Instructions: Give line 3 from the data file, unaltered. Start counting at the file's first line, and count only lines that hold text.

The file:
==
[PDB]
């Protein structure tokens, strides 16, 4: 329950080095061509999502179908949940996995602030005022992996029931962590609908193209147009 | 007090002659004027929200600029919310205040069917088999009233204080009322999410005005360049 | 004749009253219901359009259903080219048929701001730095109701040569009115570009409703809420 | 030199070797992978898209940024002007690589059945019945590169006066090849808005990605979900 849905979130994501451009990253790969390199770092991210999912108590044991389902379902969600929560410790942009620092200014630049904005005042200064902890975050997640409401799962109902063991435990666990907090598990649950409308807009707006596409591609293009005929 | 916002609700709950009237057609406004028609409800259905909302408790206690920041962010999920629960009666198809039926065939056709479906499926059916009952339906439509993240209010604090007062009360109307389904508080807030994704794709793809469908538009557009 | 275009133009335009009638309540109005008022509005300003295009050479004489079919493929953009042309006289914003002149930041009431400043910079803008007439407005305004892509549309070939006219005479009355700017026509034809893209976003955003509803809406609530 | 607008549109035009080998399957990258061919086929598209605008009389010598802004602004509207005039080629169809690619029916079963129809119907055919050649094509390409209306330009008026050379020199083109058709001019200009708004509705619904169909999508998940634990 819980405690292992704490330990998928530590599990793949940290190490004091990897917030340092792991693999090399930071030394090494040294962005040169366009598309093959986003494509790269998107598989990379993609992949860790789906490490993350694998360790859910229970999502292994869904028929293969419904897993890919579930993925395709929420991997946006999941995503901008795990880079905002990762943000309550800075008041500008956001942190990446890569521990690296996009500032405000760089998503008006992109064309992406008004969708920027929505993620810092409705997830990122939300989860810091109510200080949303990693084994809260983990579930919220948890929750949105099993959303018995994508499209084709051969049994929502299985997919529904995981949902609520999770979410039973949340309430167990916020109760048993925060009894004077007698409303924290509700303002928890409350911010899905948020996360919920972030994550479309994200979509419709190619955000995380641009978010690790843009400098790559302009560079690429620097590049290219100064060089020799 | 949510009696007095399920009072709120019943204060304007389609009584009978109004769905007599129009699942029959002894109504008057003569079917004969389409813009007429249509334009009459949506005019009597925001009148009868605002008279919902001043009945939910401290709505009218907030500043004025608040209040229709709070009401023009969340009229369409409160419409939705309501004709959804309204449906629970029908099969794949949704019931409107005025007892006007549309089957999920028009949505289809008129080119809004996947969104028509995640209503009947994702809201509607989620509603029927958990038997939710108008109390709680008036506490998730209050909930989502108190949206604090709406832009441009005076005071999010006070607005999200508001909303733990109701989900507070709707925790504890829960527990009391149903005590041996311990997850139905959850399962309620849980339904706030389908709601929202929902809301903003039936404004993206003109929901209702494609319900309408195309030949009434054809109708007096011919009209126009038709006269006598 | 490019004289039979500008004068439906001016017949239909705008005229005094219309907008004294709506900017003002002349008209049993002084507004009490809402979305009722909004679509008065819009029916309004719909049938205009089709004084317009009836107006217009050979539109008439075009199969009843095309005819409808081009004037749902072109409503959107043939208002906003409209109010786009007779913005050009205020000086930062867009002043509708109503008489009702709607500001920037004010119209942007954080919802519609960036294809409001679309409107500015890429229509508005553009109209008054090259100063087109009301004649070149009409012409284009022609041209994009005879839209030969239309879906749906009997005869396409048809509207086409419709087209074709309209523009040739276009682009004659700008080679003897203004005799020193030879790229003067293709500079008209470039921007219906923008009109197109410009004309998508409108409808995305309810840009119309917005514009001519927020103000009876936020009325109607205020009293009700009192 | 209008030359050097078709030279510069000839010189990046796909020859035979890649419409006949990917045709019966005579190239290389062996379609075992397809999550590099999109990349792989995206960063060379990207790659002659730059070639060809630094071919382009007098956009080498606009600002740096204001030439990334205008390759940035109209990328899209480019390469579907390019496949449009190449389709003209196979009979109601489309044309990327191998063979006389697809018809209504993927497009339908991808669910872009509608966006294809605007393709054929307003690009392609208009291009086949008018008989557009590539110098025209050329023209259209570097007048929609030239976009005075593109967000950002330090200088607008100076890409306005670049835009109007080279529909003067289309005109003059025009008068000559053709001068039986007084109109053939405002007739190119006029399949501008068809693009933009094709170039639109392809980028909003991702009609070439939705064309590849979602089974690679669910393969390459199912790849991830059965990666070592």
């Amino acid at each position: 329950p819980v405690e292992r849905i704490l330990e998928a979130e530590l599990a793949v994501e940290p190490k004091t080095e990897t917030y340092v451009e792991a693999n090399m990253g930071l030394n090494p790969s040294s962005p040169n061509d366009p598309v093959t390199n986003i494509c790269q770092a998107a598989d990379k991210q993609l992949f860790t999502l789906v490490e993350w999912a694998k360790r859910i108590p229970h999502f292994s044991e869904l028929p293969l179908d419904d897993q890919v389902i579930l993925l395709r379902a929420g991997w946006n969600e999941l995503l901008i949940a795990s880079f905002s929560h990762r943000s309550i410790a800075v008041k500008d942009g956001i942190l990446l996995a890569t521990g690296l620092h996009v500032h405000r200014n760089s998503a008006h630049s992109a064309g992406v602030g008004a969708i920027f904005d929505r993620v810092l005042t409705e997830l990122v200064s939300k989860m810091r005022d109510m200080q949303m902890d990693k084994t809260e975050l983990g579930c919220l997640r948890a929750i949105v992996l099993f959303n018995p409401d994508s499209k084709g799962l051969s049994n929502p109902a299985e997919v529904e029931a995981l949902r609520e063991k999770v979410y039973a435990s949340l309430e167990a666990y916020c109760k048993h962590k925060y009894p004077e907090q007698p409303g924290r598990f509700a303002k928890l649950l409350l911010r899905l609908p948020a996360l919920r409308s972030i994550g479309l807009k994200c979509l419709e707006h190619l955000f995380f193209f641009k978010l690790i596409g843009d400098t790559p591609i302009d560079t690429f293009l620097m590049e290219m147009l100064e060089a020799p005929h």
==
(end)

């Amino acid at each position: 329950p819980v405690e292992r849905i704490l330990e998928a979130e530590l599990a793949v994501e940290p190490k004091t080095e990897t917030y340092v451009e792991a693999n090399m990253g930071l030394n090494p790969s040294s962005p040169n061509d366009p598309v093959t390199n986003i494509c790269q770092a998107a598989d990379k991210q993609l992949f860790t999502l789906v490490e993350w999912a694998k360790r859910i108590p229970h999502f292994s044991e869904l028929p293969l179908d419904d897993q890919v389902i579930l993925l395709r379902a929420g991997w946006n969600e999941l995503l901008i949940a795990s880079f905002s929560h990762r943000s309550i410790a800075v008041k500008d942009g956001i942190l990446l996995a890569t521990g690296l620092h996009v500032h405000r200014n760089s998503a008006h630049s992109a064309g992406v602030g008004a969708i920027f904005d929505r993620v810092l005042t409705e997830l990122v200064s939300k989860m810091r005022d109510m200080q949303m902890d990693k084994t809260e975050l983990g579930c919220l997640r948890a929750i949105v992996l099993f959303n018995p409401d994508s499209k084709g799962l051969s049994n929502p109902a299985e997919v529904e029931a995981l949902r609520e063991k999770v979410y039973a435990s949340l309430e167990a666990y916020c109760k048993h962590k925060y009894p004077e907090q007698p409303g924290r598990f509700a303002k928890l649950l409350l911010r899905l609908p948020a996360l919920r409308s972030i994550g479309l807009k994200c979509l419709e707006h190619l955000f995380f193209f641009k978010l690790i596409g843009d400098t790559p591609i302009d560079t690429f293009l620097m590049e290219m147009l100064e060089a020799p005929h």